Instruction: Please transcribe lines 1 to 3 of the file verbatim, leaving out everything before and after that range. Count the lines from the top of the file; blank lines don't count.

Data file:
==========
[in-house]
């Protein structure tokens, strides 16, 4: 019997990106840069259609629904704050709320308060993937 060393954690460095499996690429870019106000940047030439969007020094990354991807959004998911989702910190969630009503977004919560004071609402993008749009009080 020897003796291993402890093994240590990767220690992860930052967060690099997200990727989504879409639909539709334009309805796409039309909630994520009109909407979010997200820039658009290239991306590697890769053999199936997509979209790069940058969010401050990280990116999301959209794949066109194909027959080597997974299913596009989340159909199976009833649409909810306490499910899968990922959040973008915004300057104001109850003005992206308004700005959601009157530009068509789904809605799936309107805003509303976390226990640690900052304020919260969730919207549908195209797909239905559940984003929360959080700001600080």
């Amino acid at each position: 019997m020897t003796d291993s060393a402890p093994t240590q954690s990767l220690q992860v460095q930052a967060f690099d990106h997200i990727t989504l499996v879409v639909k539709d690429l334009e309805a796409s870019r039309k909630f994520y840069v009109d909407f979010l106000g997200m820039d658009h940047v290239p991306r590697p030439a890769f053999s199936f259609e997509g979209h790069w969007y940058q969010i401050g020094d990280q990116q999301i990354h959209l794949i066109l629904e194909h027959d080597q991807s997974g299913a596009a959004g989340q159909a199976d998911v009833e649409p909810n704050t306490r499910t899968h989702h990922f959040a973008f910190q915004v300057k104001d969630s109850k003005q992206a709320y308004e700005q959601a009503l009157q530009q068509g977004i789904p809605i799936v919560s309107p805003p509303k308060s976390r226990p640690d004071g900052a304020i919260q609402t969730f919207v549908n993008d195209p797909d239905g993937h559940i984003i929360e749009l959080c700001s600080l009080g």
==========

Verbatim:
[in-house]
């Protein structure tokens, strides 16, 4: 019997990106840069259609629904704050709320308060993937 060393954690460095499996690429870019106000940047030439969007020094990354991807959004998911989702910190969630009503977004919560004071609402993008749009009080 020897003796291993402890093994240590990767220690992860930052967060690099997200990727989504879409639909539709334009309805796409039309909630994520009109909407979010997200820039658009290239991306590697890769053999199936997509979209790069940058969010401050990280990116999301959209794949066109194909027959080597997974299913596009989340159909199976009833649409909810306490499910899968990922959040973008915004300057104001109850003005992206308004700005959601009157530009068509789904809605799936309107805003509303976390226990640690900052304020919260969730919207549908195209797909239905559940984003929360959080700001600080």
């Amino acid at each position: 019997m020897t003796d291993s060393a402890p093994t240590q954690s990767l220690q992860v460095q930052a967060f690099d990106h997200i990727t989504l499996v879409v639909k539709d690429l334009e309805a796409s870019r039309k909630f994520y840069v009109d909407f979010l106000g997200m820039d658009h940047v290239p991306r590697p030439a890769f053999s199936f259609e997509g979209h790069w969007y940058q969010i401050g020094d990280q990116q999301i990354h959209l794949i066109l629904e194909h027959d080597q991807s997974g299913a596009a959004g989340q159909a199976d998911v009833e649409p909810n704050t306490r499910t899968h989702h990922f959040a973008f910190q915004v300057k104001d969630s109850k003005q992206a709320y308004e700005q959601a009503l009157q530009q068509g977004i789904p809605i799936v919560s309107p805003p509303k308060s976390r226990p640690d004071g900052a304020i919260q609402t969730f919207v549908n993008d195209p797909d239905g993937h559940i984003i929360e749009l959080c700001s600080l009080g």